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Sanford Chardonnay 2002

Chardonnay from Central Coast, California
  • WE90
0% ABV
  • WE89
  • WS87
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Winemaker Notes

"A lovely Chard, filled with crisp acids and steely, stoney minerals. The fruit flavors suggest powerfully ripened tropical fruits, and there's a bracing overlay of oak. Notable for its balance and integrity."
-Wine Enthusiast

Our Chardonnay is a barrel fermented blend from all three of our estate vineyards in Santa Rita Hills. Bruno uses mostly seasoned barrels to give the wine a fresh fruit-driven presence without a lot of heavy oak. This is a balanced, elegant and versatile wine that has served as a Santa Barbara benchmark for over 20 years.

Up-front aromas of lemon, vanilla, butter and honey lead to more subtle notes of flowers, nutmeg, and white pepper in this crisp, fresh 2002 Chardonnay. Oak aromas are restrained, and fruit flavors of tart apples and essense of pineapple shine through, finishing with a hint of crème bruleé. Its firm structure can handle rich poultry dishes, cheeses, grilled seafood, and creamy pastas.

Critical Acclaim

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WE 90
Wine Enthusiast
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Sanford

Sanford Winery

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Sanford Winery, Central Coast, California
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In Santa Barbara wine country, it all started with Sanford Winery. Recognizing a magical combination of climate and soil conditions, the Sanford & Benedict vineyard was plated in 1971, and the resulting wines are now the benchmark of the Sta. Rita Hills AVA. Pinot Noir has thrived in the Sta. Rita Hills ever since, and ranks among the best and most distinctive in the world. Sanford's estate vineyards - Rancho La Rinconada and Sanford & Benedict - lie within the 100 square mile AVA, and they rely exclusively on these vineyards for their luscious, signature Pinot Noir. The area owes its magic to an unusual east-west mountain valley that runs from the vineyards to the Pacific Ocean; ideal for cool-climate varietals.

Central Coast

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The largest and perhaps most varied of California’s wine-growing regions, the Central Coast produces a good majority of the state's wine. This vast district stretches from San Francisco all the way to Santa Barbara along the coast, and reaches inland nearly all the way to the Central Valley.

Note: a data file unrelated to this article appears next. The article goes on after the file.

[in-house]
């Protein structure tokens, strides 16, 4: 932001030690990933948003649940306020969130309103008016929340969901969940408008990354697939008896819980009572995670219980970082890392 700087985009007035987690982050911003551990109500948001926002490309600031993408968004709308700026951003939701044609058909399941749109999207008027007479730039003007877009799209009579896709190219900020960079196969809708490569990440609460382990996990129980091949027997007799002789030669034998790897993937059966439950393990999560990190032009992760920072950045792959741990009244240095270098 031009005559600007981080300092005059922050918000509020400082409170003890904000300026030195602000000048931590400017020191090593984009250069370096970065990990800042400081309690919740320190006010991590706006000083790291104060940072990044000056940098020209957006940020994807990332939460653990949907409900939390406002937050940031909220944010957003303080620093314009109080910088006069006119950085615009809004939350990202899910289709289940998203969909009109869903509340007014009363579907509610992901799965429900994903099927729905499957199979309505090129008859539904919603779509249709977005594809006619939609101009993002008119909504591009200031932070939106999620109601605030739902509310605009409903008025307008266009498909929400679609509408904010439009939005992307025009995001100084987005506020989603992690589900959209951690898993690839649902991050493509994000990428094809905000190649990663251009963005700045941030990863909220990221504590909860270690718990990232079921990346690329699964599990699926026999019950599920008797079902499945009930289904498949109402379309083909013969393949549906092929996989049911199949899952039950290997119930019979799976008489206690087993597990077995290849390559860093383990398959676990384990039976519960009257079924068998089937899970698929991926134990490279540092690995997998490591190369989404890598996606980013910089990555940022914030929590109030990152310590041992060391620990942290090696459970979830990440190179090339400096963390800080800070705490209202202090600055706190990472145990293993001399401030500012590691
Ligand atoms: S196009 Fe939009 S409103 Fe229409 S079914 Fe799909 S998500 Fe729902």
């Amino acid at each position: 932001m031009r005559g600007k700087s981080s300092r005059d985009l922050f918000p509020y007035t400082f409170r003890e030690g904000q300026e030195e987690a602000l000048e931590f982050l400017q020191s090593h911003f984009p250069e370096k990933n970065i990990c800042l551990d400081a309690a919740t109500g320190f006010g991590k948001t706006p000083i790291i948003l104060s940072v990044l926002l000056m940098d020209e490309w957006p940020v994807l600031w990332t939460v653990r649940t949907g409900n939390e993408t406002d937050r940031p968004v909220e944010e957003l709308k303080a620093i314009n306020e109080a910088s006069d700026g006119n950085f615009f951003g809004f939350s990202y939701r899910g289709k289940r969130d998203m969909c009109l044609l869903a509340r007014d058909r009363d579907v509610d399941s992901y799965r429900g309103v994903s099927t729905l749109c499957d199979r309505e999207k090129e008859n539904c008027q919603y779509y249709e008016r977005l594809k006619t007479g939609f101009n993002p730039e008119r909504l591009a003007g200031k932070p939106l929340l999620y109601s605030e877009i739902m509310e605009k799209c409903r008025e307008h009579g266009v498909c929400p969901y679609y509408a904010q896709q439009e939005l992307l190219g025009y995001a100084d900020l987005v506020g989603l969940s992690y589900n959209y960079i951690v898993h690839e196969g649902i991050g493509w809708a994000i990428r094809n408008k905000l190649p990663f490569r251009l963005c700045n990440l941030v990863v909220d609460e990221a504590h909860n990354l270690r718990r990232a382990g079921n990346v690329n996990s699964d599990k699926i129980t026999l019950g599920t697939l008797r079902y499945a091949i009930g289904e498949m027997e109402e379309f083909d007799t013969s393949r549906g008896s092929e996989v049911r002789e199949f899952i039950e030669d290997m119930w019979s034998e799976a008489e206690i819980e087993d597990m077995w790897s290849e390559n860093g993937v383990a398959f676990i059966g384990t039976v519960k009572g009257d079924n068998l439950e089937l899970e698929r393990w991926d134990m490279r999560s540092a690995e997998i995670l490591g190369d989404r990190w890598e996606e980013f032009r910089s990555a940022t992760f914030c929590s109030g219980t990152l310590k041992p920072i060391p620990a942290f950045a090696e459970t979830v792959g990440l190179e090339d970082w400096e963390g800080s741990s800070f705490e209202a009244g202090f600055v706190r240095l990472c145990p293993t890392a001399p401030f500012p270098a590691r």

Encompassing an extremely diverse array of climates, soil types and wine styles, it contains many smaller sub-AVAs, including San Francisco Bay, Monterey, the Santa Cruz Mountains, Paso Robles, Edna Valley, Santa Ynez Valley and Santa Maria Valley.

While the region could probably support almost any major grape varietiy, it is famous for a few. Pinot Noir, Chardonnay, Cabernet Sauvignon and Zinfandel are among the major ones. The Central Coast is home to many of the state's small, artisanal wineries crafting unique, high-quality wines, as well as larger producers also making exceptional wines.

Chardonnay

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One of the most popular and versatile white wine grapes, Chardonnay offers a wide range of flavors and styles depending on where it is grown and how it is made. While practically every country in the wine producing world grows it, Chardonnay from its Burgundian homeland produces some of the most remarkable and longest lived examples. As far as cellar potential, white Burgundy rivals the world’s other age-worthy whites like Riesling or botrytized Semillon. California is Chardonnay’s second most important home, where both oaky, buttery styles and leaner, European-inspired wines enjoy great popularity. Oregon, Australia and South America are also significant producers of Chardonnay.

In the Glass

When planted on cool sites, Chardonnay flavors tend towards grapefruit, lemon zest, green apple, celery leaf and wet flint, while warmer locations coax out richer, more tropical flavors of melon, peach and pineapple. Oak can add notes of vanilla, coconut and spice, while malolactic fermentation imparts a soft and creamy texture.

Perfect Pairings

Chardonnay is as versatile at the table as it is in the vineyard. The crisp, clean, Chablis-like styles go well with flaky white fish with herbs, scallops, turkey breast and soft cheeses. Richer Chardonnays marry well with lobster, crab, salmon, roasted chicken and creamy sauces.

Sommelier Secret

Since the 1990s, big, oaky, buttery Chardonnays from California have enjoyed explosive popularity. More recently, the pendulum has begun to swing in the opposite direction, towards a clean, crisp style that rarely utilizes new oak. In Burgundy, the subregion of Chablis, while typically employing the use of older oak barrels, produces a similar bright and acid-driven style. Anyone who doesn't like oaky Chardonnay would likely enjoy its lighter style.

EMP9905_2002 Item# 80704